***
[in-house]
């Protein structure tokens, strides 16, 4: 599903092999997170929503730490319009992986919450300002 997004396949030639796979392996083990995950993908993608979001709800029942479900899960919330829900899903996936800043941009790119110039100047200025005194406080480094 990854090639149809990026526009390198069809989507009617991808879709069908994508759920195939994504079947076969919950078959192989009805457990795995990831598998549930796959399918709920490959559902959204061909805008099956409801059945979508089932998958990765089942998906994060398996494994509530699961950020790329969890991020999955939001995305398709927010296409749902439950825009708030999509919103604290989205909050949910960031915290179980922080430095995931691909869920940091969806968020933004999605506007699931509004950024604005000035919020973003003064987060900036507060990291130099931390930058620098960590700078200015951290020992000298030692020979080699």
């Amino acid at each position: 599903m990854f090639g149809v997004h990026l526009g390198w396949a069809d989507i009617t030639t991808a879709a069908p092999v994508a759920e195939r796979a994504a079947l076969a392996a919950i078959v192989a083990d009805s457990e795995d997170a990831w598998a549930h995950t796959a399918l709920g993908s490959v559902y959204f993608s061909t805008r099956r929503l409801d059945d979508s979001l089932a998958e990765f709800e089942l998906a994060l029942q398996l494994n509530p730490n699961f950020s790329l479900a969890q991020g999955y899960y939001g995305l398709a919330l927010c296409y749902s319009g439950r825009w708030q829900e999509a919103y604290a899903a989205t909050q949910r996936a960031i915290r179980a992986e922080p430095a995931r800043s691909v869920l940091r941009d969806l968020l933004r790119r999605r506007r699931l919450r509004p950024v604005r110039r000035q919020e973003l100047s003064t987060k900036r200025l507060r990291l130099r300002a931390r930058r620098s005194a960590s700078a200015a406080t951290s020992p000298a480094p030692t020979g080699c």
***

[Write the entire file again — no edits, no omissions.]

[in-house]
């Protein structure tokens, strides 16, 4: 599903092999997170929503730490319009992986919450300002 997004396949030639796979392996083990995950993908993608979001709800029942479900899960919330829900899903996936800043941009790119110039100047200025005194406080480094 990854090639149809990026526009390198069809989507009617991808879709069908994508759920195939994504079947076969919950078959192989009805457990795995990831598998549930796959399918709920490959559902959204061909805008099956409801059945979508089932998958990765089942998906994060398996494994509530699961950020790329969890991020999955939001995305398709927010296409749902439950825009708030999509919103604290989205909050949910960031915290179980922080430095995931691909869920940091969806968020933004999605506007699931509004950024604005000035919020973003003064987060900036507060990291130099931390930058620098960590700078200015951290020992000298030692020979080699």
């Amino acid at each position: 599903m990854f090639g149809v997004h990026l526009g390198w396949a069809d989507i009617t030639t991808a879709a069908p092999v994508a759920e195939r796979a994504a079947l076969a392996a919950i078959v192989a083990d009805s457990e795995d997170a990831w598998a549930h995950t796959a399918l709920g993908s490959v559902y959204f993608s061909t805008r099956r929503l409801d059945d979508s979001l089932a998958e990765f709800e089942l998906a994060l029942q398996l494994n509530p730490n699961f950020s790329l479900a969890q991020g999955y899960y939001g995305l398709a919330l927010c296409y749902s319009g439950r825009w708030q829900e999509a919103y604290a899903a989205t909050q949910r996936a960031i915290r179980a992986e922080p430095a995931r800043s691909v869920l940091r941009d969806l968020l933004r790119r999605r506007r699931l919450r509004p950024v604005r110039r000035q919020e973003l100047s003064t987060k900036r200025l507060r990291l130099r300002a931390r930058r620098s005194a960590s700078a200015a406080t951290s020992p000298a480094p030692t020979g080699c």